Judge blocks prosecutor's attempt to add rape charges in Kristin Smart case

Judge blocks prosecutor's attempt to add rape charges in Kristin Smart case
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A California judge has denied a request from prosecutors to add rape charges against the man accused of killing Kristin Smart 25 years ago. 

The San Luis Obispo Tribune reported that Superior Court Judge Craig van Rooyen in court on Wednesday rejected a motion from the San Luis Obispo County District Attorney’s Office to add two rape charges against Paul Flores, stating, “There’s no evidence of a sex crime in the charged crime itself.” 

Van Rooyen went on to say that adding additional charges that currently have no physical or forensic evidence to back them “invites error” in the murder trial, the local news outlet reported. 


Flores, Smart’s former classmate at California Polytechnic State University and the prime suspect in the decades-old case, was arrested and charged with murder in April. 

His father, Ruben Flores, was also charged with being an accessory to murder after the fact. 

Prosecutors have argued that Paul Flores, now 44, was the last person to be seen with Smart before her 1996 disappearance, alleging that he killed the first-year student while attempting to rape her in his dorm room after agreeing to walk her home from a party.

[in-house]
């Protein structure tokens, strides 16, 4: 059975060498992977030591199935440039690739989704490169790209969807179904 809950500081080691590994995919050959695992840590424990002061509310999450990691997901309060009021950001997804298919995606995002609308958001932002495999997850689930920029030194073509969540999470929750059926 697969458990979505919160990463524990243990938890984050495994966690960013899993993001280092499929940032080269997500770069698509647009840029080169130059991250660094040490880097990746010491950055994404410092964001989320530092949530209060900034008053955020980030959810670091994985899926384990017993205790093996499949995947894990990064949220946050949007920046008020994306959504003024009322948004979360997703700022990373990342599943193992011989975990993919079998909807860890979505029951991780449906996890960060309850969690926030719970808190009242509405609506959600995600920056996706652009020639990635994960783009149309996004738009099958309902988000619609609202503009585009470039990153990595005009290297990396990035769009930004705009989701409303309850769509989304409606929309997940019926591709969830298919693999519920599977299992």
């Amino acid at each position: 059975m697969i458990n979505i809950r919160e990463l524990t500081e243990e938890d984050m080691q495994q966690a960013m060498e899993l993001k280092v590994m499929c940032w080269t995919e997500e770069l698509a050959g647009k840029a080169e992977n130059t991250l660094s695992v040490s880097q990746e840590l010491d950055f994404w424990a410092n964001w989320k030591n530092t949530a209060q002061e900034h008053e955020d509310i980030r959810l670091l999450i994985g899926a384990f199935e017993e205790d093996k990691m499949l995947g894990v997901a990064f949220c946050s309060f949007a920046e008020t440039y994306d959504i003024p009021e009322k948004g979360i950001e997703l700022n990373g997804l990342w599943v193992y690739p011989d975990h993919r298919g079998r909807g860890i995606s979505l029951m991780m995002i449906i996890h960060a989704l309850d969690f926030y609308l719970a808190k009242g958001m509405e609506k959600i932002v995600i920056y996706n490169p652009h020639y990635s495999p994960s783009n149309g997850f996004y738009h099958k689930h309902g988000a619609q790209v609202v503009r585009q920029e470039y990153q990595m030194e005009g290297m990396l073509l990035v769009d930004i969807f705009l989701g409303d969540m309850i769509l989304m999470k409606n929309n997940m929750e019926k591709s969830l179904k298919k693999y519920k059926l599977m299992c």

Smart’s body has never been found, though authorities officially declared her dead in 2002. 

Ruben Flores has pleaded not guilty to his accessory charge. He and his son were arrested at the same time in April after the San Luis Obispo County Sheriff’s Department said it had found “biological evidence” indicating Smart was once buried under Ruben Flores’s deck behind his home, according to The Associated Press

Both men have denied any wrongdoing, with a lawyer for Paul Flores on Wednesday calling the prosecution’s attempt to add rape charges a “publicity stunt,” local ABC-CBS affiliate station KEYT reported. 

The judge on Wednesday also ordered that a preliminary hearing for the murder trial be moved from July 20 to Aug. 2, at which prosecutors will have the chance to detail for the first time in court components of the investigation into Smart’s disappearance.